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Frontal EEG asymmetry moderates the associations between negative temperament and behavioral problems during childhood

Published online by Cambridge University Press:  15 June 2020

Ran Liu
Department of Psychology, Virginia Tech, Blacksburg, VA, USA
Susan D. Calkins
Department of Human Development and Family Studies, University of North Carolina at Greensboro, Greensboro, NC, USA
Martha Ann Bell
Department of Psychology, Virginia Tech, Blacksburg, VA, USA
E-mail address:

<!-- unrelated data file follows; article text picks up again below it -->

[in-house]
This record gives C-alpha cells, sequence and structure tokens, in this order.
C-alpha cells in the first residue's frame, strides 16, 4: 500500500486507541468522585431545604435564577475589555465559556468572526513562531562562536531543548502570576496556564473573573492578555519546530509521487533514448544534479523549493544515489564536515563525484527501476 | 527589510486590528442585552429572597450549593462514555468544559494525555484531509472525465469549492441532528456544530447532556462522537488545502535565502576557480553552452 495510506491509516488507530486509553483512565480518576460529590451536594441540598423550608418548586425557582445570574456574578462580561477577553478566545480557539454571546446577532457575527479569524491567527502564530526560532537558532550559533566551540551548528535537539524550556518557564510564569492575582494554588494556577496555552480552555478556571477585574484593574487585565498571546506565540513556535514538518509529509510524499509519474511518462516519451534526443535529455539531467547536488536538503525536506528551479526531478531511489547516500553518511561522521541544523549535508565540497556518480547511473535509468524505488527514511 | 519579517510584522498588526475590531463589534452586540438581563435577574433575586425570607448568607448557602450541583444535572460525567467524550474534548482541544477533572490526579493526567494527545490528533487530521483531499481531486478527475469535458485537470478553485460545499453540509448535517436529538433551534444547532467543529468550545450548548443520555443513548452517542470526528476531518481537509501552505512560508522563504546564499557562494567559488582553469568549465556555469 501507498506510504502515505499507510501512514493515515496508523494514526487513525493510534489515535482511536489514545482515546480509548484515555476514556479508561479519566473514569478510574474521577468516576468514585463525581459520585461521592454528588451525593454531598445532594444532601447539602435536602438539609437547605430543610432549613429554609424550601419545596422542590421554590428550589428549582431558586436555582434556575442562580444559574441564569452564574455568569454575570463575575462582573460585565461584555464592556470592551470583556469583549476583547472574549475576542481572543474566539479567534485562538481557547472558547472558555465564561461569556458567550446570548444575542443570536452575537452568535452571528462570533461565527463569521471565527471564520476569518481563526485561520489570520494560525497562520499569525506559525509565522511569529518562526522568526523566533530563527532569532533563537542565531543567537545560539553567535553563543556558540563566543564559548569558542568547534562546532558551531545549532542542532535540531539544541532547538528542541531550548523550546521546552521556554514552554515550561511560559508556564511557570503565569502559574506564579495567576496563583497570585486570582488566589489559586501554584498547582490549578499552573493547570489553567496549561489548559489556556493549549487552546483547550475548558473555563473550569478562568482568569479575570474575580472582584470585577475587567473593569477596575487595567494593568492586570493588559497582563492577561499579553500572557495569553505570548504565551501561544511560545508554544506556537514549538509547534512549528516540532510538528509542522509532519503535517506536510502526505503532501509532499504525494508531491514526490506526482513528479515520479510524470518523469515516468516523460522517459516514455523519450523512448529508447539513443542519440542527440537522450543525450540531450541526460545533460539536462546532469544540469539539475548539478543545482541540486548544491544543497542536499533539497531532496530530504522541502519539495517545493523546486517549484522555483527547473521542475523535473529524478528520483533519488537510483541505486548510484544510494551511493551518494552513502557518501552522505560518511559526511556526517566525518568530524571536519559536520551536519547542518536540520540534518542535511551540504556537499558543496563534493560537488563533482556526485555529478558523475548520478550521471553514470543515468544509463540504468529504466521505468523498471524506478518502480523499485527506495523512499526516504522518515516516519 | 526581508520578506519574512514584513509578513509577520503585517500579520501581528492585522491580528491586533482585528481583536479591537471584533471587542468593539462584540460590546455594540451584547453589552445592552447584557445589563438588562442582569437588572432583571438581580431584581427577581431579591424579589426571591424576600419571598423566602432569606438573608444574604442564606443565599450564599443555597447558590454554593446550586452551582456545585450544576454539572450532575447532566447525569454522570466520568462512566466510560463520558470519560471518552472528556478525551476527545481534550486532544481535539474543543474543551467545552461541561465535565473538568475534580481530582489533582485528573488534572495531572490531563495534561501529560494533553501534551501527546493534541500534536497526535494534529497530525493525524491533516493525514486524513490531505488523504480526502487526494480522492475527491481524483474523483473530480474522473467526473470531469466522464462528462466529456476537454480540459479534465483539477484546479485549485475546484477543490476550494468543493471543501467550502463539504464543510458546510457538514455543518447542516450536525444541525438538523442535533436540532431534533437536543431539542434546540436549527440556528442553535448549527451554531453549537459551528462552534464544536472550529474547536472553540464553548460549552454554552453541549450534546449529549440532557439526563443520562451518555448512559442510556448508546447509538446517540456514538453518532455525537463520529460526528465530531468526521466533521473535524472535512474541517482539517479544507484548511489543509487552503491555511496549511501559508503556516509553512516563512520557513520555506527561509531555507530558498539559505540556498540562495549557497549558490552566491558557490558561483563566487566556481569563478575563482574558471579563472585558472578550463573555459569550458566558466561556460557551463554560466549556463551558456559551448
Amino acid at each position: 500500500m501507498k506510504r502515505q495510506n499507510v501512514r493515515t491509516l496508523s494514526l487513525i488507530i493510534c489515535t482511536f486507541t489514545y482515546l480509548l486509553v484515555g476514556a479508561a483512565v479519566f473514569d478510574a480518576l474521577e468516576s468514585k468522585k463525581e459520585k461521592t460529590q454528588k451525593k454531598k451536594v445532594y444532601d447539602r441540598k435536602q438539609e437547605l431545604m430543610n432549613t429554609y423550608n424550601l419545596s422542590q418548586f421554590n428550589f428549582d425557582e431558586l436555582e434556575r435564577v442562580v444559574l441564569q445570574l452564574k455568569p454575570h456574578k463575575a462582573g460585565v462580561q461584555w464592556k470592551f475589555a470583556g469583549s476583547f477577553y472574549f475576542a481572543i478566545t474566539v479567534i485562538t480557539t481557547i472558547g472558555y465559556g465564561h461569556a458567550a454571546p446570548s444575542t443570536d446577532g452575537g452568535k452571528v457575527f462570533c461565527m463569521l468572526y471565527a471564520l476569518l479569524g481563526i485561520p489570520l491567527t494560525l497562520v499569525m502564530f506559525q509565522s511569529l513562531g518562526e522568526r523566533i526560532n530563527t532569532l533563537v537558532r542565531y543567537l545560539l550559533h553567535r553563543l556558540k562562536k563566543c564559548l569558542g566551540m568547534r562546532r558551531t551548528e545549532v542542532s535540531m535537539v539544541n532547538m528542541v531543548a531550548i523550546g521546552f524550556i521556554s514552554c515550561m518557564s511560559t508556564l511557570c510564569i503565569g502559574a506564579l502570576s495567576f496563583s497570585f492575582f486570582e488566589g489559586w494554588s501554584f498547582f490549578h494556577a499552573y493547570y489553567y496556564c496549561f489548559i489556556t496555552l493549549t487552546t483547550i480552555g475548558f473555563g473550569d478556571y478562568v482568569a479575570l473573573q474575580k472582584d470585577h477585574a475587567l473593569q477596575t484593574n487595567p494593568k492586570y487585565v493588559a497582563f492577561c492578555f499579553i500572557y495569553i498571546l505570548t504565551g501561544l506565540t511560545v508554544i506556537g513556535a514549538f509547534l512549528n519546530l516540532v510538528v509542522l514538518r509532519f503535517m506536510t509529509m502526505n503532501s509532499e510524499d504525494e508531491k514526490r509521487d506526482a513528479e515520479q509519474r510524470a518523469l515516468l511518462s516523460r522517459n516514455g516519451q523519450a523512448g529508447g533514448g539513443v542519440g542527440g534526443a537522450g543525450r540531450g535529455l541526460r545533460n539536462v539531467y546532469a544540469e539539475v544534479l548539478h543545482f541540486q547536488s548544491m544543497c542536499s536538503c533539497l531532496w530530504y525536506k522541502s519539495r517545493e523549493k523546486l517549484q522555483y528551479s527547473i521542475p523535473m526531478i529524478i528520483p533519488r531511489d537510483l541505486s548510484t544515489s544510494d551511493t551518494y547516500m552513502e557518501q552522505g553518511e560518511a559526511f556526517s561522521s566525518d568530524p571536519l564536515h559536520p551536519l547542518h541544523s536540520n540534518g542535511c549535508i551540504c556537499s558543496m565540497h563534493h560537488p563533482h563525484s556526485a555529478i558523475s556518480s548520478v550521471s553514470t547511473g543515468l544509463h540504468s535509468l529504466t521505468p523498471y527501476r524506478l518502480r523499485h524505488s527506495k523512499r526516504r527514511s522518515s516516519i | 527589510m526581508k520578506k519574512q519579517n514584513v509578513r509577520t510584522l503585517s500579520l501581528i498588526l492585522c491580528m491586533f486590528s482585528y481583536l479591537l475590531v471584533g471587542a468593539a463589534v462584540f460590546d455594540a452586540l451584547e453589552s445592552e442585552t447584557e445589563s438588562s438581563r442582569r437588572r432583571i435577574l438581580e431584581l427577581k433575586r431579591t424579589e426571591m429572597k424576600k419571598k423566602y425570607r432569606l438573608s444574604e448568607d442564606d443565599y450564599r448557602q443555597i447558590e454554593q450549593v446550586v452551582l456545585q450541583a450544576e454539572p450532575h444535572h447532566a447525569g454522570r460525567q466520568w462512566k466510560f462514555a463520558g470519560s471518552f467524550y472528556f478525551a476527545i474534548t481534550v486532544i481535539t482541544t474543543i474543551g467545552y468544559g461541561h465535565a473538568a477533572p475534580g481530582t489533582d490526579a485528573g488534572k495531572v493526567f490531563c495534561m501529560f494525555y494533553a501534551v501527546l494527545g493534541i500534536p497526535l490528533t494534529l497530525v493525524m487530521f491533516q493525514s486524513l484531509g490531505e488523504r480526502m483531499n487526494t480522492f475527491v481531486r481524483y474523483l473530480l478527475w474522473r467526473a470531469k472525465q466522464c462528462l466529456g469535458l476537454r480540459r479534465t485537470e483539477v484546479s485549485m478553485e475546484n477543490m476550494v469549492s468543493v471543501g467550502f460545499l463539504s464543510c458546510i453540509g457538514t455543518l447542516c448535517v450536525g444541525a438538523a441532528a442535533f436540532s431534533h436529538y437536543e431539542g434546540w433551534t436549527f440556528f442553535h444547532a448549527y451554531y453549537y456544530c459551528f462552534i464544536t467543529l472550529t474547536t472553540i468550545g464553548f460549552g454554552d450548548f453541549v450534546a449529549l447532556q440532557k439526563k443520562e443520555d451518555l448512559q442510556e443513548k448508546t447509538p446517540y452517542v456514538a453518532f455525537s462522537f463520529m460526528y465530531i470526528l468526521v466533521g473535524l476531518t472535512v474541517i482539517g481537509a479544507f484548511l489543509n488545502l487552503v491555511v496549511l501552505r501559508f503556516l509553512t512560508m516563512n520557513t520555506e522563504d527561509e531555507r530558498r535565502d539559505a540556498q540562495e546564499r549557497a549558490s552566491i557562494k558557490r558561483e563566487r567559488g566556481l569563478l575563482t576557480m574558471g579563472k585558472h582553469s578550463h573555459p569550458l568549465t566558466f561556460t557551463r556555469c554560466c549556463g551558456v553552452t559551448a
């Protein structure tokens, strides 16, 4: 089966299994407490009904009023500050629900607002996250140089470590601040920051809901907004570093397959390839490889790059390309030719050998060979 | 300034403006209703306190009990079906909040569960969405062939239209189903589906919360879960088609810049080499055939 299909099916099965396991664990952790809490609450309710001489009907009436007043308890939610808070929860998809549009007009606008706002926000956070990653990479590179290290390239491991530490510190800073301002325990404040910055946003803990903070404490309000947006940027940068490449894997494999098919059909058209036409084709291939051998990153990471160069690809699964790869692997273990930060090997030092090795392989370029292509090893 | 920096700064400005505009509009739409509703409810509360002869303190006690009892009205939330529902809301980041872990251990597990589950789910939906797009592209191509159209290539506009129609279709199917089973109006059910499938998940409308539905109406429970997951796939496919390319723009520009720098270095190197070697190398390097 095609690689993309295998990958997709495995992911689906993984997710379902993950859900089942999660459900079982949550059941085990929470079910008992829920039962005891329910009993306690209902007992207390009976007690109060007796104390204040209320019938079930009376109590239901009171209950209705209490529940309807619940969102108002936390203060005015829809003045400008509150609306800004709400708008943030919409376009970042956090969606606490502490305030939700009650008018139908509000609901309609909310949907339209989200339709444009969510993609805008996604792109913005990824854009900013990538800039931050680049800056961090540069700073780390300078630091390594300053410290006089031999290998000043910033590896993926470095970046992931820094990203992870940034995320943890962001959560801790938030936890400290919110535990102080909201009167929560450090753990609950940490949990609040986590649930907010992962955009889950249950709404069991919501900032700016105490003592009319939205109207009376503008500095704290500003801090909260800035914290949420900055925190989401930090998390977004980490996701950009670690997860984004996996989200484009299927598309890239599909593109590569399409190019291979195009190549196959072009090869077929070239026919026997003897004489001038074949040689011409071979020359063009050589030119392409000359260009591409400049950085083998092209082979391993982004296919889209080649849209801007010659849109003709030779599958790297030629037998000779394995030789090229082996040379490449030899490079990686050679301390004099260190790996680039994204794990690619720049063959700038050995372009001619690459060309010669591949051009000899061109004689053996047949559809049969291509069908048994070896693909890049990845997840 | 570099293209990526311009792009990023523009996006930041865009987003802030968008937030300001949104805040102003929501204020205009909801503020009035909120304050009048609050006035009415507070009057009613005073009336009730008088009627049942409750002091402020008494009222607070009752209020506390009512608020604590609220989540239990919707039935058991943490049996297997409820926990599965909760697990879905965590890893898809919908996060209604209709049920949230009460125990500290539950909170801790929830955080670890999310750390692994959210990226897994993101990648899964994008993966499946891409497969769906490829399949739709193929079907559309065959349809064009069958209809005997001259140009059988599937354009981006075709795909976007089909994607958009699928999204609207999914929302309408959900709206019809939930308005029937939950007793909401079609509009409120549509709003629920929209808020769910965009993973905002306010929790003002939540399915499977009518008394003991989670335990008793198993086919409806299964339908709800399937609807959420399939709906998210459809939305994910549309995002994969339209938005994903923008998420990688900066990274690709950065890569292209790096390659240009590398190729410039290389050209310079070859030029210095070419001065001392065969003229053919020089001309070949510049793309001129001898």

Fearful inhibition and impulsivity-anger significantly predict internalizing and externalizing problems, respectively. An important moderator that may affect these associations is frontal EEG asymmetry (FA). We examined how temperament and FA at 6 years interactively predicted behavioral problems at 9 years. A community sample of 186 children (93 boys, 93 girls) participated in the study. Results indicated that the effect of fearful inhibition on parent-reported internalizing problems increased as children exhibited greater right FA. The effect of impulsivity-anger on parent-reported externalizing problems increased as children showed greater left FA. Because FA was allowed to vary rather than children being dichotomized into membership in left FA and right FA groups, we observed that children’s FA contributed to the resilience process only when FA reached specific asymmetry levels. These findings highlight the importance of considering the different functions of FA in combination with specific dimensions of temperament in predicting children’s socioemotional outcomes. Clinical implications include providing suggestions for intervention services by demonstrating the role of FA in developing behavioral problems and inspiring research on whether it is possible to alter EEG activation and thus potentially improve developmental outcomes.

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